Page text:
Purging and bleeding
Taking calomel for a digestive disorder
Removing lung lobes and filling the empty spaces with ping-pong balls
Perhaps best known for her two story collections—Ship Fever, a National Book Award winner, and Servants of the Map, a Pulitzer Prize finalist—Andrea Barrett is also the author of six novels rich in metaphor and the intricacies of both science and history. These include The Middle Kingdom, The Voyage of the Narwhal, and, most recently, The Air We Breathe. Indeed, the first collection didn’t appear until after her fourth novel. The progression makes a kind of sense. Her stories—expansive and generous, often covering great swaths of time and varying geographies—read like a novelist’s stories. Half of the pieces in Servants of the Map are fifty pages or more, and none is fewer than twenty.
Barrett’s fiction presents a flawless equipoise between the internal and external worlds of the characters it investigates, not only teaching us about nineteenth-century mapmaking, epidemic prevention, the Chinese Cultural Revolution, the discovery of genetics, or early “cures” for tuberculosis, but also revealing exactly what it was like to be a human being in time—how it feels to lose part of your hand to X-ray experiments or part of your nose to arctic exploration. Despite the incredible range of the fiction, it’s remarkably free of anachronisms. The simple deployment of a word like chilblains, which has been around since before Shakespeare, can launch us back with ease to a cold open plain in eighteenth-century Sweden.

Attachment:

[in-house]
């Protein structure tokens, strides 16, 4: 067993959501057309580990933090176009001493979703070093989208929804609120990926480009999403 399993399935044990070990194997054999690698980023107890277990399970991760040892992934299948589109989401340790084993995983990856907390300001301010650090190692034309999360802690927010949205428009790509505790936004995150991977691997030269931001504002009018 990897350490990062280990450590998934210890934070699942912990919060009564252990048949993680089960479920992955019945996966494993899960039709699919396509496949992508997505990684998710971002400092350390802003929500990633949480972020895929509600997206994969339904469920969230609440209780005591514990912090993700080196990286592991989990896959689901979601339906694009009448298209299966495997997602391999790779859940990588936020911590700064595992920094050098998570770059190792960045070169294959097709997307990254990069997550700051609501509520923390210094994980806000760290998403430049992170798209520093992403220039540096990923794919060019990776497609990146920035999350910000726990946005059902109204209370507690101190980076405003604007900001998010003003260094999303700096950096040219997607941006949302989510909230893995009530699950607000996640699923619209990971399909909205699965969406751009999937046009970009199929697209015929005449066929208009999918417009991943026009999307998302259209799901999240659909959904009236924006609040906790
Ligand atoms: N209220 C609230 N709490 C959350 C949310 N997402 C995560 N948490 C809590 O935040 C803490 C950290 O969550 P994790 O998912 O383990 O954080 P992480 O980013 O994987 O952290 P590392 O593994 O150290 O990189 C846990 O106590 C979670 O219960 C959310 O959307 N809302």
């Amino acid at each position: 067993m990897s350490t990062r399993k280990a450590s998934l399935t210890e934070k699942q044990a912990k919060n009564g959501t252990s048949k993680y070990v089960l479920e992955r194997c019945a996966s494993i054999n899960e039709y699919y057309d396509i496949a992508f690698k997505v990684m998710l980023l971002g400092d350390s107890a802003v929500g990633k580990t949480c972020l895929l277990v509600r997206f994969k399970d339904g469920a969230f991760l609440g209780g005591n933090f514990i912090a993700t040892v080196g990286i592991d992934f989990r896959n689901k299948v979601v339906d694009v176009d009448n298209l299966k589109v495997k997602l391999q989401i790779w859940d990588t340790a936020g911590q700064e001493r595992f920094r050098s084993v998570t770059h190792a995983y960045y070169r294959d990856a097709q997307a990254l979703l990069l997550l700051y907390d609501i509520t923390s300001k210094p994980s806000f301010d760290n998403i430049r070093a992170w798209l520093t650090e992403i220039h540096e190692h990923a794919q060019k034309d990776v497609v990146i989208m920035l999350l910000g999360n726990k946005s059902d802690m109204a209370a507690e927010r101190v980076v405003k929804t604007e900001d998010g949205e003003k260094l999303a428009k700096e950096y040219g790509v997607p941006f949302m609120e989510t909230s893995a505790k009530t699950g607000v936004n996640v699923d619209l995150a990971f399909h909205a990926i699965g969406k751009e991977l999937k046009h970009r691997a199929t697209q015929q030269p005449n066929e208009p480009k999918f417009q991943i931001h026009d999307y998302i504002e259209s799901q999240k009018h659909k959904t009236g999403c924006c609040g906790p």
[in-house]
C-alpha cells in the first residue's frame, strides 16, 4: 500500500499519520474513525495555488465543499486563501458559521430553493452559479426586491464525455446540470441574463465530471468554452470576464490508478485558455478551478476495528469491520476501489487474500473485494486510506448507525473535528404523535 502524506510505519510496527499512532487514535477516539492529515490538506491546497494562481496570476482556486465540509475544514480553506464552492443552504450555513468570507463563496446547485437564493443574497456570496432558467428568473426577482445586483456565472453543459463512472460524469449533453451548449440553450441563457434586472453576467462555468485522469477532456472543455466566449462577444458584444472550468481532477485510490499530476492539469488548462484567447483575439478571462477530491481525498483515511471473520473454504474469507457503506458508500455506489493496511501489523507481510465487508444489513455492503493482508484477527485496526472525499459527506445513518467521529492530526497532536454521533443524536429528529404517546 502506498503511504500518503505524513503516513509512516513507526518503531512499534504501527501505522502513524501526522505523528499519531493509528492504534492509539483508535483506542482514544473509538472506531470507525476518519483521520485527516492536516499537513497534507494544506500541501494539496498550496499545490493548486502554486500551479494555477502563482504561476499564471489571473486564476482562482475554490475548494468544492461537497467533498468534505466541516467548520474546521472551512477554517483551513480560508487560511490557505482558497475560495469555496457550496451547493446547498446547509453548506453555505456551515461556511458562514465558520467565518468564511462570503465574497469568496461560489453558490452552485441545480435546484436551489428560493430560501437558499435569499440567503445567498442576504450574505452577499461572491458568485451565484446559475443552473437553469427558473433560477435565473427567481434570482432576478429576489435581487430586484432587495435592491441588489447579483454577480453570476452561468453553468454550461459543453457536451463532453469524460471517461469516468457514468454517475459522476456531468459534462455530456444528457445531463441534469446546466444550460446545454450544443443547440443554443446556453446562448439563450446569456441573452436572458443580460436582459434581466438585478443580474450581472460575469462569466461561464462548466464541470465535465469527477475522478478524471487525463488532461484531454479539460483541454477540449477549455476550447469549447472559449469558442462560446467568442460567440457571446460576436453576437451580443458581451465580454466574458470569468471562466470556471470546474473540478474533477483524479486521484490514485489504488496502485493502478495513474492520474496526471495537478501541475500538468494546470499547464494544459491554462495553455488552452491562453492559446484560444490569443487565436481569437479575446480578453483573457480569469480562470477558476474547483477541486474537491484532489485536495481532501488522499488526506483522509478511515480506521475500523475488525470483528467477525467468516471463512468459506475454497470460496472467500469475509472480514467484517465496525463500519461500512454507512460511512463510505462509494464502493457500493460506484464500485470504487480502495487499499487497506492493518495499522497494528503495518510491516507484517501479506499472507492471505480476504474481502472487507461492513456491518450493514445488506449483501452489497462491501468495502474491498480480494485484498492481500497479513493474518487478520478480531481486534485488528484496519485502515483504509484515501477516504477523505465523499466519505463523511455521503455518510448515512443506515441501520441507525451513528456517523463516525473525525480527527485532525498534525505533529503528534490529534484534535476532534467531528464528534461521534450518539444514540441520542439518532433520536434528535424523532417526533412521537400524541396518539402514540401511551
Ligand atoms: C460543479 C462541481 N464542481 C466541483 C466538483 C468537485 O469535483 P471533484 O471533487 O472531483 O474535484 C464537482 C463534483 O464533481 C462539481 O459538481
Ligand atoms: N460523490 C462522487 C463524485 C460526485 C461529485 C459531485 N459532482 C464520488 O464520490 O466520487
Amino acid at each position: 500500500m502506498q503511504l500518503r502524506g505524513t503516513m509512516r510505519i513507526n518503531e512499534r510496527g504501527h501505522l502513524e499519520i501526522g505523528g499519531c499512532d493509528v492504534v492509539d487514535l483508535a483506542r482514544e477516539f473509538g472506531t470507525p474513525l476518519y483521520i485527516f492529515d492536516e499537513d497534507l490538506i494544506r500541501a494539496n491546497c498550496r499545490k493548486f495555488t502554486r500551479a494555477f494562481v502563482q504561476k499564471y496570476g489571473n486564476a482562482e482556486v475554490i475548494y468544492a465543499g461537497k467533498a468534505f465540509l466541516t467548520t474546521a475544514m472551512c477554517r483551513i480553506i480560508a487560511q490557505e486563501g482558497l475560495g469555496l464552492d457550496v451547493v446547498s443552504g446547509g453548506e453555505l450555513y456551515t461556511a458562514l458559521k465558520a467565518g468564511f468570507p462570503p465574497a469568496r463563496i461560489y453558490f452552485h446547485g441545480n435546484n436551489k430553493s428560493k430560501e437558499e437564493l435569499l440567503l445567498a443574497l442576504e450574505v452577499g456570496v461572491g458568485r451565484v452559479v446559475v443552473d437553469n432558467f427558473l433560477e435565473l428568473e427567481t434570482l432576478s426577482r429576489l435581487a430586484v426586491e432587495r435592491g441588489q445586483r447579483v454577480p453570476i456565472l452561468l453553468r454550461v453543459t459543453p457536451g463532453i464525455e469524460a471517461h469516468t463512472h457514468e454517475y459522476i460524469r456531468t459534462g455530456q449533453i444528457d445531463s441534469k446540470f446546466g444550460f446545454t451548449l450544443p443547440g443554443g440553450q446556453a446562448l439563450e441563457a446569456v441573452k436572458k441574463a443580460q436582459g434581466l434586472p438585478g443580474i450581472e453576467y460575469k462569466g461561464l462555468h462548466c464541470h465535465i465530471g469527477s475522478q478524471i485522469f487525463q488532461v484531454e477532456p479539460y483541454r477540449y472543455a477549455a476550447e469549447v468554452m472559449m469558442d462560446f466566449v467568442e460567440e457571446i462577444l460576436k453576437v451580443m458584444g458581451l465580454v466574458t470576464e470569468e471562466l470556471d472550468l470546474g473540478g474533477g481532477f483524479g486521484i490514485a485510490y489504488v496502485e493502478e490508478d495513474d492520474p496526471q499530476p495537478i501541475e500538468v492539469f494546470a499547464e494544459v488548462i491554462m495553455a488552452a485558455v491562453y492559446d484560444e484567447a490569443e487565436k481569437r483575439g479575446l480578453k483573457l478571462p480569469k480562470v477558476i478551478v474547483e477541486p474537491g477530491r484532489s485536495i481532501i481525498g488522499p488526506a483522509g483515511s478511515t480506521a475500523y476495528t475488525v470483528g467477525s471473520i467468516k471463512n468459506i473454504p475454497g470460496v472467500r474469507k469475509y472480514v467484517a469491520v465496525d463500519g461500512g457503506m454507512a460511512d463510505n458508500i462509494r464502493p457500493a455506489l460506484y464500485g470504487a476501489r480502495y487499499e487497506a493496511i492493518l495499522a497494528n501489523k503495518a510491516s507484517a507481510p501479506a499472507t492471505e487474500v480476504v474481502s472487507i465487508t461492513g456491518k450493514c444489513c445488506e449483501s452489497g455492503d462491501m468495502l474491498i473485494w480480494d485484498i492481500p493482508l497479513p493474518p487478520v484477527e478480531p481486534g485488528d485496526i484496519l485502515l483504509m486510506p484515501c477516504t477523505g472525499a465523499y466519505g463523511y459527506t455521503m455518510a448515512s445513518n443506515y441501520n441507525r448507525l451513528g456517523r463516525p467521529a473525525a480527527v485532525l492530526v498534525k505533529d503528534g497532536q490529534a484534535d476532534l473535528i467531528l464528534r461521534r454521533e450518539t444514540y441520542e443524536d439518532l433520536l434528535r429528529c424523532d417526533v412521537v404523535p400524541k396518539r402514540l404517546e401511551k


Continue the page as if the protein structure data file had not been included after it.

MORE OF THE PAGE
Barrett grew up on Cape Cod, and lived in Rochester, New York, for many years. She makes her home now in an old brick mill building in North Adams, Massachusetts, and teaches at Williams College and in the Warren Wilson College MFA program. This exchange took place via email, in a few incarnations, as Barrett was getting her semester under way and traversing the country for a lecture in California.
THE BELIEVER: Are you glad you never went to a creative-writing program?
ANDREA BARRETT: Not really. It’s true that what we learn on our own, with great struggle, tends to stick with us. But I think a lot of what I learned, so slowly, over the course of eight or nine years, I might have learned in two or three if I’d gone to a program with good teachers and good fellow students. I wish I had that lost time.
BLVR: Would it have meant more books?
AB: Probably not. But maybe it would have meant more life in common with other writers, more community, more sense of a shared world. I was quite lonely during the writing of my early books.
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